Carroll University Historic District Walking Tour
Stroll through nearly 175 years of local history at Wisonsin's first 4-year institution of higher ed.
117 Wright Street started as the simple family home of Fred and Dora Wolfe. However, when Carroll bought the house in 1994, it became home to one of the school’s most unique programs, the Walter Young Center for Counseling and Career Development. Unfortunately, this extraordinarily helpful program found its origin in a tragic event for the Carroll community.
Main Hall is probably the most recognizable buildings on Carroll's campus, and figures prominently on institutional publications and swag. Since its $4 million renovation (2001-2), Main has housed classrooms and a gallery space. Earlier generations of students and faculty, however, remember Main as the heart and soul of campus. In all its incarnations, Main Hall is known for the bell tower, stained glass and steep central staircase.
Recognizing two of Carroll University's greatest--if little known--financial supporters, Voorhees Hall certainly lives up to the Voorhees' commitment to the education of women. Originally a women's dorm, this building quickly became premier destination for a long-time courting tradition among student couples. Today, other important, albeit less romantic rituals are performed at Voorhees Hall. Visiting high schoolers shake hands with admission counselors while parents wait nervously in the lobby. Students stop by to request graduation audits, pay tuition bills, and--if they're lucky--pet the Gnadingers' puppy.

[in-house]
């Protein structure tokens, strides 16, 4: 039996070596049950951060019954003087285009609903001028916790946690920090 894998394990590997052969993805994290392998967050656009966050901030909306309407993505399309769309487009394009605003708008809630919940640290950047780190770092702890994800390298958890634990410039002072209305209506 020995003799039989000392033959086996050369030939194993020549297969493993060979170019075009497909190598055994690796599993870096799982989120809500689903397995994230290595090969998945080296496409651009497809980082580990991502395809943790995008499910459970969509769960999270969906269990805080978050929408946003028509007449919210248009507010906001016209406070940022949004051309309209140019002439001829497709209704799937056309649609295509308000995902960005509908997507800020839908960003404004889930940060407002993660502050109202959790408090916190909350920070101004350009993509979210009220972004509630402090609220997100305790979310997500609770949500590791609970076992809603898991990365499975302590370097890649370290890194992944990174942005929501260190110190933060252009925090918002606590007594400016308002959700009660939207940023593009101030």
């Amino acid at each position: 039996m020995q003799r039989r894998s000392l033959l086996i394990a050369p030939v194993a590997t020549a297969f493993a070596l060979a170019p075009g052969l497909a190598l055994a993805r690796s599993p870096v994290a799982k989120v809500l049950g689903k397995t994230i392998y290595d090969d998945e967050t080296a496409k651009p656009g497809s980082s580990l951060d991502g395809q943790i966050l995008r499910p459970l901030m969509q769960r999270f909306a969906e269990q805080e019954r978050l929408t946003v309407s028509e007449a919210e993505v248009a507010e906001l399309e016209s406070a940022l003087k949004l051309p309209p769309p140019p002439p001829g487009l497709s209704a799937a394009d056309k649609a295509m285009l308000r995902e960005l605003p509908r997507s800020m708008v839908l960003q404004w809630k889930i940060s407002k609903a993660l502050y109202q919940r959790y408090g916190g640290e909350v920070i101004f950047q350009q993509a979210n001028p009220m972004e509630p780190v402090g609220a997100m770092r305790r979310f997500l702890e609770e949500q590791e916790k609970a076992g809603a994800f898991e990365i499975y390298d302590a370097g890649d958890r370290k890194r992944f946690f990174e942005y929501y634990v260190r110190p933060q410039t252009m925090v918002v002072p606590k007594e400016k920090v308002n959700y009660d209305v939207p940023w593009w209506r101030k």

Constructed in 1923, Ganfield Gymnasium replaced Carroll's original athletic facility, which had been in the basement of Main Hall. The new Ganfield gym quickly became both a social and academic hub, hosting sporting events, dances and even academic classes. Although small compared to the more modern sports complexes on today's campus, Ganfield still represents Carroll University's commitment to developing the whole student--and the growth of NCAA athletics on campus.
This Mediterranean-style home, located just up the hill from Carroll University's softball field, was once the home of Carroll alum and U.S. Army veteran Frank L. Roberts. The Kenosha native--and Christmas baby--left his position as assistant cashier at Waukesha's Teller National Bank Exchange to pursue a Carroll degree in 1915. Less than two years later, Roberts left Carroll to join the U.S. Army Signal Corps, which sent him to France in 1918.
An old building alongside an historic campus, the Walter S. Chandler House is a beautiful example of the architecture both on and around Carroll University. Though no longer owned by Carroll, the Chandler House, with its state-renowned Victorian Gothic architecture, continues to wow passersby and provide a scenic focal point for students climbing the College Avenue hill to class or the Campus Center.
In its historic 113 years, Rankin Hall has housed multiple departments and countless general education courses. And all of it is thanks to a massive donation from a friend of Carroll's second president, Walter Rankin. However, Ralph Voorhees, a blind philanthropist from the East Coast who went to school with Walter Rankin, and his wife, Elizabeth, never visited the school.
MacAllister Hall is characterized by its bright columns, light bricks, and its old world feel. This building has had a long history of Carroll University, housing academic offices and even students. However, this building is home to many of Carroll University’s ghost tales. One such tale involves Lydia Morgan, benefactor and ghoulish resident of the building.
With its pristine siding and columned porch, Sneeden House has long been a beacon of welcome on East Avenue. The nearly hundred year-old home reminds guests of Waukesha's past and Carroll's commitment to hospitality. From students and alumni to faculty, staff and trustees, thousands of Pioneers have enjoyed good food and rich conversation in Sneeden House.